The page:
Jay Gulledge

Senior Scientist and Program Director

2011 Charles S. Falkenberg Award Winner

Center for Climate and Energy Solutions

Jay Gulledge received the Charles S. Falkenberg Award at the 2011 AGU Fall Meeting Honors Ceremony, held on 7 December in San Francisco, Calif. The award honors a “scientist under 45 years of age who has contributed to the quality of life, economic opportunities, and stewardship of the planet through the use of Earth science information and to the pubic awareness of the importance of understanding our planet.”


We proudly present the 2011 Charles S. Falkenberg Award to Jay Gulledge in recognition of his exceptional record of effective public communication of climate change science. Since joining the Pew Center in 2005, Gulledge has worked tirelessly and effectively building public awareness of climate change science by giving hundreds of press interviews and dozens of public speaking engagements, speaking at congressional briefings, and blogging and writing op-eds at the science/policy interface. In doing these, he has displayed a remarkable combination of extraordinary communication skills, political savvy, and the capacity to interact with both scientists and nonscientists.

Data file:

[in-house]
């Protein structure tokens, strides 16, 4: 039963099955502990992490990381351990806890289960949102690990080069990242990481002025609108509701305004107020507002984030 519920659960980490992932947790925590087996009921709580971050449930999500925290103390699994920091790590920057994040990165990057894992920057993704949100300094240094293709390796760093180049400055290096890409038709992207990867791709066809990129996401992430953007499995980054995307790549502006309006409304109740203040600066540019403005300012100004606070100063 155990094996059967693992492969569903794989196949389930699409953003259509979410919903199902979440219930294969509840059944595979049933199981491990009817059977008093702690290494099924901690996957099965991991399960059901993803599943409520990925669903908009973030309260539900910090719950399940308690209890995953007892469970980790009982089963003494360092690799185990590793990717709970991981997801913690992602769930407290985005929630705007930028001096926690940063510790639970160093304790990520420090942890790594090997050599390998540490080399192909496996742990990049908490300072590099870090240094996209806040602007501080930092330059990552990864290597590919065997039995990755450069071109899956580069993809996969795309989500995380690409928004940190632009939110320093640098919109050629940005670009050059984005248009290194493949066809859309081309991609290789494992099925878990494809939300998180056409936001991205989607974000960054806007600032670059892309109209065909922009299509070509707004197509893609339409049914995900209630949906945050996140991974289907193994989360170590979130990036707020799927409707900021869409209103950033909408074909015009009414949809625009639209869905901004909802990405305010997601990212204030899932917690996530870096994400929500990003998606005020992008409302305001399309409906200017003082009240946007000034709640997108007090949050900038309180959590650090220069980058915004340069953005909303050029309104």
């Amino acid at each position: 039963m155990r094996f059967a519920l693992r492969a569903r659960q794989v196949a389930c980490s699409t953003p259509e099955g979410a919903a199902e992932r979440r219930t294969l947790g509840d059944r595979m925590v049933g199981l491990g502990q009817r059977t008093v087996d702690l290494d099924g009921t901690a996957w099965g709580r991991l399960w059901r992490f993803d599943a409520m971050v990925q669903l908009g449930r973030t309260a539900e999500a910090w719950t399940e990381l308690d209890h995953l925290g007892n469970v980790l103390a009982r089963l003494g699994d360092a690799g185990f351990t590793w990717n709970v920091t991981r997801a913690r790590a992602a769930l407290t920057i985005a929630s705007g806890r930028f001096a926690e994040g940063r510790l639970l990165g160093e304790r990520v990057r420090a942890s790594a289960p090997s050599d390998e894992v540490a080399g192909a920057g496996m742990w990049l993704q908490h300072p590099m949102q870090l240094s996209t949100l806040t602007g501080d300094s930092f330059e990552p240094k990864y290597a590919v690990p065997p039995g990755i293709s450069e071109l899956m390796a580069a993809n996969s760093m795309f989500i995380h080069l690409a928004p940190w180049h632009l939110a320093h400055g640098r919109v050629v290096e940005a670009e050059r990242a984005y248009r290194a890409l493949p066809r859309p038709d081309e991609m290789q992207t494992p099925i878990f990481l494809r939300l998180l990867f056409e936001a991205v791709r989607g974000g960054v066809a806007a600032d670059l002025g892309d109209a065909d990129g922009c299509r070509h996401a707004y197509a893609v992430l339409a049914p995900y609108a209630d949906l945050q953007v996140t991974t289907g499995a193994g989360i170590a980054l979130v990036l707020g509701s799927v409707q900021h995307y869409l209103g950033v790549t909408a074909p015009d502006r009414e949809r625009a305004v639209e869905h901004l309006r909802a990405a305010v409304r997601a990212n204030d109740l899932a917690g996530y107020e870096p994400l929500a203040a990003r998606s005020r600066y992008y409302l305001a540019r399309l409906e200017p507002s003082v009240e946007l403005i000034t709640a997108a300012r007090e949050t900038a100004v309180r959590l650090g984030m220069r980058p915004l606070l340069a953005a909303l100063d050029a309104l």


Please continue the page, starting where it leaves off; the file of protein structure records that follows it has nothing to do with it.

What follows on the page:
Gulledge obtained his Ph.D. in biological sciences from the University of Alaska Fairbanks in 1996 and then pursued a career of academic research before joining the Pew Center on Global Climate Change in 2005 as a senior research fellow. Since joining the Pew Center, he has initiated discussions on a wide range of Earth science topics, from the social cost of carbon to the emerging role for science translators and new approaches to effective communication between climate specialists, the general public, and our elected leaders. Gulledge now directs the Pew Center’s efforts to assess and communicate the latest scholarly information about the science and environmental impacts of climate change. In this role he has communicated both an understanding of climate science and the need for urgent action to a wide cross section of nonscientists including the press, Congress, the national security/foreign policy community, and the business community.

Gulledge’s dedication to communicating climate change expands beyond his role at the Pew Center. Working closely with national security and military experts, he helped forge commonsense approaches for managing climate change risks. He serves as a nonresident fellow at the Center for a New American Security, where he coauthored “Lost in translation,” a report about closing the information gap between climate scientists and national security policy makers.